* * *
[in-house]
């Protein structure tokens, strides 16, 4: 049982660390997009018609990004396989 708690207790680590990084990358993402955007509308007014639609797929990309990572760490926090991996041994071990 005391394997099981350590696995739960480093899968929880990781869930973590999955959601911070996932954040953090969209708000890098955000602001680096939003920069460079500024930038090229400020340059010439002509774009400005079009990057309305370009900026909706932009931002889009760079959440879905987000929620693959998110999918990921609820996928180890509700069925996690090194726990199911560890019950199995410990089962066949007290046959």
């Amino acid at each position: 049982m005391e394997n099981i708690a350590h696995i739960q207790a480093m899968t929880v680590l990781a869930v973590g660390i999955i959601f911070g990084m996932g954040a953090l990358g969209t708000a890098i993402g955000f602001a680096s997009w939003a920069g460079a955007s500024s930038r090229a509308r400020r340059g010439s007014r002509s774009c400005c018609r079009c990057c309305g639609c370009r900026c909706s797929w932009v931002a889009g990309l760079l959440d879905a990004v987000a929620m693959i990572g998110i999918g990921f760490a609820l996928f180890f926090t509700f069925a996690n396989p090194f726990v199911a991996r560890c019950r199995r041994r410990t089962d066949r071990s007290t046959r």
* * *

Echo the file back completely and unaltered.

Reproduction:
[in-house]
């Protein structure tokens, strides 16, 4: 049982660390997009018609990004396989 708690207790680590990084990358993402955007509308007014639609797929990309990572760490926090991996041994071990 005391394997099981350590696995739960480093899968929880990781869930973590999955959601911070996932954040953090969209708000890098955000602001680096939003920069460079500024930038090229400020340059010439002509774009400005079009990057309305370009900026909706932009931002889009760079959440879905987000929620693959998110999918990921609820996928180890509700069925996690090194726990199911560890019950199995410990089962066949007290046959």
């Amino acid at each position: 049982m005391e394997n099981i708690a350590h696995i739960q207790a480093m899968t929880v680590l990781a869930v973590g660390i999955i959601f911070g990084m996932g954040a953090l990358g969209t708000a890098i993402g955000f602001a680096s997009w939003a920069g460079a955007s500024s930038r090229a509308r400020r340059g010439s007014r002509s774009c400005c018609r079009c990057c309305g639609c370009r900026c909706s797929w932009v931002a889009g990309l760079l959440d879905a990004v987000a929620m693959i990572g998110i999918g990921f760490a609820l996928f180890f926090t509700f069925a996690n396989p090194f726990v199911a991996r560890c019950r199995r041994r410990t089962d066949r071990s007290t046959r």